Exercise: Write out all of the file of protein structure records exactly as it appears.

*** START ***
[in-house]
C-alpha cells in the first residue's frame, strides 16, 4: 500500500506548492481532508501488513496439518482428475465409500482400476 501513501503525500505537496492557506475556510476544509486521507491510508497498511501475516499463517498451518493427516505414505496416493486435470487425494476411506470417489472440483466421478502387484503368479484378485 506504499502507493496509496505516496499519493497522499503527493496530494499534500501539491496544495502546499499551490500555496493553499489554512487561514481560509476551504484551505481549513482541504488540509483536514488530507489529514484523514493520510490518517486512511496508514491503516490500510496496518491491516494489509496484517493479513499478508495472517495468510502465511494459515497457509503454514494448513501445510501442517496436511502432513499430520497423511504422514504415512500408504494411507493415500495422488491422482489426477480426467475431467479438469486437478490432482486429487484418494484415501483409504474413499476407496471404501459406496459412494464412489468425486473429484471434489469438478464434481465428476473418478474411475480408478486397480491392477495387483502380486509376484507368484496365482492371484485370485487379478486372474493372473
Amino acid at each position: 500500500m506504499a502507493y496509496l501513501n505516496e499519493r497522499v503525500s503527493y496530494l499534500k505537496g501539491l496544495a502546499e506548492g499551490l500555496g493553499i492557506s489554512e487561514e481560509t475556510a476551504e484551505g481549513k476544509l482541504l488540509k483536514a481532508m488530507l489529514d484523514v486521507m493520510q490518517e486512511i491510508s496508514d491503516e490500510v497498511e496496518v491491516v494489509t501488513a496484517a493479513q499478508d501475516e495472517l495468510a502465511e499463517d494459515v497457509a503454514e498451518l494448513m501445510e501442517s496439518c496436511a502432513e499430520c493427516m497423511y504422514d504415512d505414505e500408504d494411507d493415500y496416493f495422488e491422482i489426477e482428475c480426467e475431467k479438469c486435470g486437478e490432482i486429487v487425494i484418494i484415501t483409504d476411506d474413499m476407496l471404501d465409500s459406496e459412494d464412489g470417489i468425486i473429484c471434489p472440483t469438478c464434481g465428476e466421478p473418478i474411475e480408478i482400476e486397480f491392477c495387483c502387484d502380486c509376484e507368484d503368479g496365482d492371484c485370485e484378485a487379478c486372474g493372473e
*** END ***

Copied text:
[in-house]
C-alpha cells in the first residue's frame, strides 16, 4: 500500500506548492481532508501488513496439518482428475465409500482400476 501513501503525500505537496492557506475556510476544509486521507491510508497498511501475516499463517498451518493427516505414505496416493486435470487425494476411506470417489472440483466421478502387484503368479484378485 506504499502507493496509496505516496499519493497522499503527493496530494499534500501539491496544495502546499499551490500555496493553499489554512487561514481560509476551504484551505481549513482541504488540509483536514488530507489529514484523514493520510490518517486512511496508514491503516490500510496496518491491516494489509496484517493479513499478508495472517495468510502465511494459515497457509503454514494448513501445510501442517496436511502432513499430520497423511504422514504415512500408504494411507493415500495422488491422482489426477480426467475431467479438469486437478490432482486429487484418494484415501483409504474413499476407496471404501459406496459412494464412489468425486473429484471434489469438478464434481465428476473418478474411475480408478486397480491392477495387483502380486509376484507368484496365482492371484485370485487379478486372474493372473
Amino acid at each position: 500500500m506504499a502507493y496509496l501513501n505516496e499519493r497522499v503525500s503527493y496530494l499534500k505537496g501539491l496544495a502546499e506548492g499551490l500555496g493553499i492557506s489554512e487561514e481560509t475556510a476551504e484551505g481549513k476544509l482541504l488540509k483536514a481532508m488530507l489529514d484523514v486521507m493520510q490518517e486512511i491510508s496508514d491503516e490500510v497498511e496496518v491491516v494489509t501488513a496484517a493479513q499478508d501475516e495472517l495468510a502465511e499463517d494459515v497457509a503454514e498451518l494448513m501445510e501442517s496439518c496436511a502432513e499430520c493427516m497423511y504422514d504415512d505414505e500408504d494411507d493415500y496416493f495422488e491422482i489426477e482428475c480426467e475431467k479438469c486435470g486437478e490432482i486429487v487425494i484418494i484415501t483409504d476411506d474413499m476407496l471404501d465409500s459406496e459412494d464412489g470417489i468425486i473429484c471434489p472440483t469438478c464434481g465428476e466421478p473418478i474411475e480408478i482400476e486397480f491392477c495387483c502387484d502380486c509376484e507368484d503368479g496365482d492371484c485370485e484378485a487379478c486372474g493372473e